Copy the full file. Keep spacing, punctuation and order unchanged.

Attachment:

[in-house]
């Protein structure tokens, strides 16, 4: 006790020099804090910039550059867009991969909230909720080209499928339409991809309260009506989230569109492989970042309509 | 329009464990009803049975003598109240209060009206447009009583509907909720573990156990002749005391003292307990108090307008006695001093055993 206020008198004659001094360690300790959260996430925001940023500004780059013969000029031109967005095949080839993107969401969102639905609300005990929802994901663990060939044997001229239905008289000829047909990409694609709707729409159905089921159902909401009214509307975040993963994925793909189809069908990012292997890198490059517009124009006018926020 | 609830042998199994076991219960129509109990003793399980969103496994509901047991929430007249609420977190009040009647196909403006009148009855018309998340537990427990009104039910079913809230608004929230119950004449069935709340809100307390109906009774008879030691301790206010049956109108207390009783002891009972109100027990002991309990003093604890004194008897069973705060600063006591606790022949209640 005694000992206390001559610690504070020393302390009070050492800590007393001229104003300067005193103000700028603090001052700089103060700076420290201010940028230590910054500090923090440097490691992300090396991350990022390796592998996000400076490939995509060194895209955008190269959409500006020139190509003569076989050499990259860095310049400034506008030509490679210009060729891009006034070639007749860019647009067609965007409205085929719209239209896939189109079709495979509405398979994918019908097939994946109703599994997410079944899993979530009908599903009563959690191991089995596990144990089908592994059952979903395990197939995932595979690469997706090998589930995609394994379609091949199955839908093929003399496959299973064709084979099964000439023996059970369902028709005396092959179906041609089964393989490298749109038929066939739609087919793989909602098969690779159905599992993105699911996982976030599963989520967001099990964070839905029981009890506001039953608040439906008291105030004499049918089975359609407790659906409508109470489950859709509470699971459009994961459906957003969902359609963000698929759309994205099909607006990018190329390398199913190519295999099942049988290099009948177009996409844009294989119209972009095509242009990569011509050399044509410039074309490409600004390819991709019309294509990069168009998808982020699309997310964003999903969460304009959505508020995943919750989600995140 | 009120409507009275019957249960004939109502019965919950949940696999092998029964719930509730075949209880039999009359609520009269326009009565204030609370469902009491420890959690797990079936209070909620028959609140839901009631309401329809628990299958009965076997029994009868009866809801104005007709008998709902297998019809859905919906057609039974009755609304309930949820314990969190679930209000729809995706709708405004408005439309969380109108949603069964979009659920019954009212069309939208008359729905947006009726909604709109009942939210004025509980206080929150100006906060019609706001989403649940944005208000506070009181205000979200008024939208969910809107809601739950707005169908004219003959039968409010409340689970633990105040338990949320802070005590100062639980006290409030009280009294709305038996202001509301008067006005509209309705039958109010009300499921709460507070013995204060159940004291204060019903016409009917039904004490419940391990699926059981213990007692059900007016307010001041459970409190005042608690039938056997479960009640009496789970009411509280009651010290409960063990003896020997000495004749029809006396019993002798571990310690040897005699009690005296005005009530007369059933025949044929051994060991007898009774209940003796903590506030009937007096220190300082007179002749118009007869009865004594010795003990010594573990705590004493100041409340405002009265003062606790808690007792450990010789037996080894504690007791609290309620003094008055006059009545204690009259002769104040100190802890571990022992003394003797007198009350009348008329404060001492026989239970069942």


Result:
[in-house]
């Protein structure tokens, strides 16, 4: 006790020099804090910039550059867009991969909230909720080209499928339409991809309260009506989230569109492989970042309509 | 329009464990009803049975003598109240209060009206447009009583509907909720573990156990002749005391003292307990108090307008006695001093055993 206020008198004659001094360690300790959260996430925001940023500004780059013969000029031109967005095949080839993107969401969102639905609300005990929802994901663990060939044997001229239905008289000829047909990409694609709707729409159905089921159902909401009214509307975040993963994925793909189809069908990012292997890198490059517009124009006018926020 | 609830042998199994076991219960129509109990003793399980969103496994509901047991929430007249609420977190009040009647196909403006009148009855018309998340537990427990009104039910079913809230608004929230119950004449069935709340809100307390109906009774008879030691301790206010049956109108207390009783002891009972109100027990002991309990003093604890004194008897069973705060600063006591606790022949209640 005694000992206390001559610690504070020393302390009070050492800590007393001229104003300067005193103000700028603090001052700089103060700076420290201010940028230590910054500090923090440097490691992300090396991350990022390796592998996000400076490939995509060194895209955008190269959409500006020139190509003569076989050499990259860095310049400034506008030509490679210009060729891009006034070639007749860019647009067609965007409205085929719209239209896939189109079709495979509405398979994918019908097939994946109703599994997410079944899993979530009908599903009563959690191991089995596990144990089908592994059952979903395990197939995932595979690469997706090998589930995609394994379609091949199955839908093929003399496959299973064709084979099964000439023996059970369902028709005396092959179906041609089964393989490298749109038929066939739609087919793989909602098969690779159905599992993105699911996982976030599963989520967001099990964070839905029981009890506001039953608040439906008291105030004499049918089975359609407790659906409508109470489950859709509470699971459009994961459906957003969902359609963000698929759309994205099909607006990018190329390398199913190519295999099942049988290099009948177009996409844009294989119209972009095509242009990569011509050399044509410039074309490409600004390819991709019309294509990069168009998808982020699309997310964003999903969460304009959505508020995943919750989600995140 | 009120409507009275019957249960004939109502019965919950949940696999092998029964719930509730075949209880039999009359609520009269326009009565204030609370469902009491420890959690797990079936209070909620028959609140839901009631309401329809628990299958009965076997029994009868009866809801104005007709008998709902297998019809859905919906057609039974009755609304309930949820314990969190679930209000729809995706709708405004408005439309969380109108949603069964979009659920019954009212069309939208008359729905947006009726909604709109009942939210004025509980206080929150100006906060019609706001989403649940944005208000506070009181205000979200008024939208969910809107809601739950707005169908004219003959039968409010409340689970633990105040338990949320802070005590100062639980006290409030009280009294709305038996202001509301008067006005509209309705039958109010009300499921709460507070013995204060159940004291204060019903016409009917039904004490419940391990699926059981213990007692059900007016307010001041459970409190005042608690039938056997479960009640009496789970009411509280009651010290409960063990003896020997000495004749029809006396019993002798571990310690040897005699009690005296005005009530007369059933025949044929051994060991007898009774209940003796903590506030009937007096220190300082007179002749118009007869009865004594010795003990010594573990705590004493100041409340405002009265003062606790808690007792450990010789037996080894504690007791609290309620003094008055006059009545204690009259002769104040100190802890571990022992003394003797007198009350009348008329404060001492026989239970069942």